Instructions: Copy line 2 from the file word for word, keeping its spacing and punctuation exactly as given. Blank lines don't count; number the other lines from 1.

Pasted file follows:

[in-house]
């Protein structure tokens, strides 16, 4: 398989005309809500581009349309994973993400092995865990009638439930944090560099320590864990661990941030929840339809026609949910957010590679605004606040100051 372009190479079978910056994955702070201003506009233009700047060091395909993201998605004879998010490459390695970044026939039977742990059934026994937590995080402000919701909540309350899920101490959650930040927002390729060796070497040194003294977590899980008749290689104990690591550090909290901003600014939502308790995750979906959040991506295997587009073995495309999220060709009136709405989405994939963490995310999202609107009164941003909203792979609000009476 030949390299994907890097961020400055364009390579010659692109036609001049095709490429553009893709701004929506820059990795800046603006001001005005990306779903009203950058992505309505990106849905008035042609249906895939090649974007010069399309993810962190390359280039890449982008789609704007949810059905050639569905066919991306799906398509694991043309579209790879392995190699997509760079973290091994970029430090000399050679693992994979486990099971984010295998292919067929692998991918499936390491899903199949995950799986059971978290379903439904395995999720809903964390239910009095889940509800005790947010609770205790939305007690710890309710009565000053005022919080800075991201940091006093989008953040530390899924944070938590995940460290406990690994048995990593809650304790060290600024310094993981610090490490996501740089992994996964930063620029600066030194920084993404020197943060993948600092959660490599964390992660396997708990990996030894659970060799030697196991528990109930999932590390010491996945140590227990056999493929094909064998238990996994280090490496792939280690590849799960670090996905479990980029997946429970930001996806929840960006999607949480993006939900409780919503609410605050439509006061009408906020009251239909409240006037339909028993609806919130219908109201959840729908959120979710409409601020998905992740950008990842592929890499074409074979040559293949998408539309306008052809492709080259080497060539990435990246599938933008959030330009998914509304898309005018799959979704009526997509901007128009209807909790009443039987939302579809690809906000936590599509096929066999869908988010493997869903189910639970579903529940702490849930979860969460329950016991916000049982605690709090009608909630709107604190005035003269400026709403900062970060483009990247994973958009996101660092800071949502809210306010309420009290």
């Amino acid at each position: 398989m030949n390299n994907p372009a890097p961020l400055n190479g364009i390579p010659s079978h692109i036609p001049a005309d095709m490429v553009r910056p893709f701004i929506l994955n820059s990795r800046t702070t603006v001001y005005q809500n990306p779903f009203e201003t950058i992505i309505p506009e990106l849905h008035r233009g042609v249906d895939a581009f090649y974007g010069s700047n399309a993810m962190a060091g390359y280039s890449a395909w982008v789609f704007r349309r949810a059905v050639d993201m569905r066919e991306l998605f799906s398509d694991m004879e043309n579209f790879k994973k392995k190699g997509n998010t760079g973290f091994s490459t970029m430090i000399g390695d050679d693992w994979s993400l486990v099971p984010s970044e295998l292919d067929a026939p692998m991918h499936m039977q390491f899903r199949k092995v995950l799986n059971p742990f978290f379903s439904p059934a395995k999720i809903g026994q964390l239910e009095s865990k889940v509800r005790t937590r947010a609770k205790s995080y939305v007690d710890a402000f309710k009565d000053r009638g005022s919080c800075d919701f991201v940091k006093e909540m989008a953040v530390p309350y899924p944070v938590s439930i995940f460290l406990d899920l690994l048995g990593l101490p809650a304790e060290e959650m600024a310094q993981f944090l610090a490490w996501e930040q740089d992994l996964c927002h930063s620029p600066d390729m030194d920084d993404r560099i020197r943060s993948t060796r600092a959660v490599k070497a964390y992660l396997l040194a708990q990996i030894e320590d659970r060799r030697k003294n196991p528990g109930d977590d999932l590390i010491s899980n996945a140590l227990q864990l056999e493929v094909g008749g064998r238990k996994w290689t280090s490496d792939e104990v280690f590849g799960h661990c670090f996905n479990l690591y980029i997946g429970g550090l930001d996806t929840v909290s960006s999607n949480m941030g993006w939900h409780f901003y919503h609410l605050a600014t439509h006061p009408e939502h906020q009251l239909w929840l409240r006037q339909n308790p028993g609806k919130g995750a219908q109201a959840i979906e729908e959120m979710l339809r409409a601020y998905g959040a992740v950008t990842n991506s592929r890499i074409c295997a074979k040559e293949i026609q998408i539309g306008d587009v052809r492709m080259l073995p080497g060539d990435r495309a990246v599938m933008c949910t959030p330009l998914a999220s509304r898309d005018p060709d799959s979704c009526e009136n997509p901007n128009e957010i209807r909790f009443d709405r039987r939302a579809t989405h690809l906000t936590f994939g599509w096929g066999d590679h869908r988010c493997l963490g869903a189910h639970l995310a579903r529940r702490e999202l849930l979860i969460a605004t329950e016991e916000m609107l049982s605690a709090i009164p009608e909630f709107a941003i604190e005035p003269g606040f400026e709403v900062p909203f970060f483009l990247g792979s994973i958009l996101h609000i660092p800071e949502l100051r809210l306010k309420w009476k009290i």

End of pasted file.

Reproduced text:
């Protein structure tokens, strides 16, 4: 398989005309809500581009349309994973993400092995865990009638439930944090560099320590864990661990941030929840339809026609949910957010590679605004606040100051 372009190479079978910056994955702070201003506009233009700047060091395909993201998605004879998010490459390695970044026939039977742990059934026994937590995080402000919701909540309350899920101490959650930040927002390729060796070497040194003294977590899980008749290689104990690591550090909290901003600014939502308790995750979906959040991506295997587009073995495309999220060709009136709405989405994939963490995310999202609107009164941003909203792979609000009476 030949390299994907890097961020400055364009390579010659692109036609001049095709490429553009893709701004929506820059990795800046603006001001005005990306779903009203950058992505309505990106849905008035042609249906895939090649974007010069399309993810962190390359280039890449982008789609704007949810059905050639569905066919991306799906398509694991043309579209790879392995190699997509760079973290091994970029430090000399050679693992994979486990099971984010295998292919067929692998991918499936390491899903199949995950799986059971978290379903439904395995999720809903964390239910009095889940509800005790947010609770205790939305007690710890309710009565000053005022919080800075991201940091006093989008953040530390899924944070938590995940460290406990690994048995990593809650304790060290600024310094993981610090490490996501740089992994996964930063620029600066030194920084993404020197943060993948600092959660490599964390992660396997708990990996030894659970060799030697196991528990109930999932590390010491996945140590227990056999493929094909064998238990996994280090490496792939280690590849799960670090996905479990980029997946429970930001996806929840960006999607949480993006939900409780919503609410605050439509006061009408906020009251239909409240006037339909028993609806919130219908109201959840729908959120979710409409601020998905992740950008990842592929890499074409074979040559293949998408539309306008052809492709080259080497060539990435990246599938933008959030330009998914509304898309005018799959979704009526997509901007128009209807909790009443039987939302579809690809906000936590599509096929066999869908988010493997869903189910639970579903529940702490849930979860969460329950016991916000049982605690709090009608909630709107604190005035003269400026709403900062970060483009990247994973958009996101660092800071949502809210306010309420009290």